Royal Dutch Shell is launching a $3oom forestry programme in an attempt to reduce its emissions, at a time when an increasing number of oil companies are investing in carbon offset plans to comply with climate goals.  The energy company will spend $3oom over the next three years on projects to store carbon, including large forests in the Netherlands and Spain, and will start offering motorists the option of purchasing carbon offsets when they buy petrol or diesel at the pump. Maarten Wetselaar, Shell’s director of gas and new energy, said that these carbon offset projects were a new business opportunity for Shell, as well as a way to meet its climate targets.

“We believe that over time we will be building a business, because these carbon credits will become more valuable as carbon becomes more constrained,” he said. “How profitable the business will be is a big question, because that market is just so immature.” Shell recently adopted a target of cutting its net carbon footprint by 2-3 percent in 2021, compared with 2016 levels, which includes emissions from the products it sells.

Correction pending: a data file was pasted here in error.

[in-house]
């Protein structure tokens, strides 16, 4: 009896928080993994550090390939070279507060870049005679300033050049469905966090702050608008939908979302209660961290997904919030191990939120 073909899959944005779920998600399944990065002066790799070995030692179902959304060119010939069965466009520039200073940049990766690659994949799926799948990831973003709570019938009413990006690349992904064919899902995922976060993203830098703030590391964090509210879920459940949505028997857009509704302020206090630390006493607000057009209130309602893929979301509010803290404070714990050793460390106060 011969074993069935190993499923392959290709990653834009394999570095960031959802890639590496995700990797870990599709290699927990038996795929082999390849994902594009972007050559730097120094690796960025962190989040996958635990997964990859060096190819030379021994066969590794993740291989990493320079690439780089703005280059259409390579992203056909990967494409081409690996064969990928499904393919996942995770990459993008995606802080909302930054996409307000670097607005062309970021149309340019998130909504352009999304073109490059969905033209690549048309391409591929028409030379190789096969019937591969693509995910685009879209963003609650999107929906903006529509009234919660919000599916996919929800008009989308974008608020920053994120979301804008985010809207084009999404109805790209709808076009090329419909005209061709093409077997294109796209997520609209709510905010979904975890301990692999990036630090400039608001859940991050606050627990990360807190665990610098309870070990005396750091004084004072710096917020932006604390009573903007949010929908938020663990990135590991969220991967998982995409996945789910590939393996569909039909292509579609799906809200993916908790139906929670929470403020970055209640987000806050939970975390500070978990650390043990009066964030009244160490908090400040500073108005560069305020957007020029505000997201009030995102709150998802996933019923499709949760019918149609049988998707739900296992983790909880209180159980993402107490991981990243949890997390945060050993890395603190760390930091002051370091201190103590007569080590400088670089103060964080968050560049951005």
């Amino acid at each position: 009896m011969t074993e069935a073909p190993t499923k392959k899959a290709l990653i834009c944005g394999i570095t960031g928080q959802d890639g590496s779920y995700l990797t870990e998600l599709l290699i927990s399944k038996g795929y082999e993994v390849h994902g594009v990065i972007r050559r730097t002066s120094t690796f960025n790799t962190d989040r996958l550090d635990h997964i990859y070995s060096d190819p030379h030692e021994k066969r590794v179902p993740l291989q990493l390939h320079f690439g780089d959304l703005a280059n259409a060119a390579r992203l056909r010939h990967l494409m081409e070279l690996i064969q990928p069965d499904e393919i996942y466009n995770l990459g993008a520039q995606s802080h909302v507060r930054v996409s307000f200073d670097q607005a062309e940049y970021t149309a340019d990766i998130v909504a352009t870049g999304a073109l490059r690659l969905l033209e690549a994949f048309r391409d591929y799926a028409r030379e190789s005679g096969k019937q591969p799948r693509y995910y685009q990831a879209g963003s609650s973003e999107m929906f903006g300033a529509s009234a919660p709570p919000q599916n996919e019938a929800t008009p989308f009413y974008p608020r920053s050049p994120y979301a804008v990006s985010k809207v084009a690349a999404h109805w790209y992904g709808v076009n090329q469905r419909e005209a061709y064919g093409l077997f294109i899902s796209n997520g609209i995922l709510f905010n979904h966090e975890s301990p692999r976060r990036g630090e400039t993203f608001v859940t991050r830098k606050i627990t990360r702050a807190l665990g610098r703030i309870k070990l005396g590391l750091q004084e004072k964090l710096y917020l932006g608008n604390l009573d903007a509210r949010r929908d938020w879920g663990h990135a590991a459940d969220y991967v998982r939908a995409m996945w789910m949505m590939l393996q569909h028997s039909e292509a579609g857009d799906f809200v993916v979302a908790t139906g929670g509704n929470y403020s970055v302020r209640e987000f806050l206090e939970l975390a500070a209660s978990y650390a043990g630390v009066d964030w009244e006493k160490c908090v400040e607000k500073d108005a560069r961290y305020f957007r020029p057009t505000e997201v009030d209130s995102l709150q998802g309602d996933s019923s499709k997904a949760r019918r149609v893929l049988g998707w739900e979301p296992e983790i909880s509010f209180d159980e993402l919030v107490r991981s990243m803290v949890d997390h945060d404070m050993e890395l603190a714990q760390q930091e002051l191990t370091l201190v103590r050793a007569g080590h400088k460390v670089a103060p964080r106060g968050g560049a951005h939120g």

The company plans to generate carbon credits from the forest projects, then sell these credits on to customers buying its oil and gas products or apply the credits to its own operations to lower its carbon footprint.’The hole that this initiative tries to plug, is that there will still be a lot of people driving gasoline and diesel cars for a long time to come.”Maarten Wetselaar, Shell

The move comes as a growing number of oil companies are investing in ways to store carbon dioxide, often referred to as “carbon offset” schemes because these can offset a company’s inherent emissions.  Italian oil group Eni recently announced it will plant large forests in Africa to help mop up its emissions, while BP has invested in forest offset schemes in the US and China.

Because plants and trees absorb carbon dioxide as they grow, restoring forests and other natural areas are considered one of the simplest ways to store carbon. However, the voluntary market for carbon credits based on forestry projects has long faced concerns about its lack of transparency, because many projects in developing countries are hard to monitor, and Shell’s move was criticised by some environmental groups.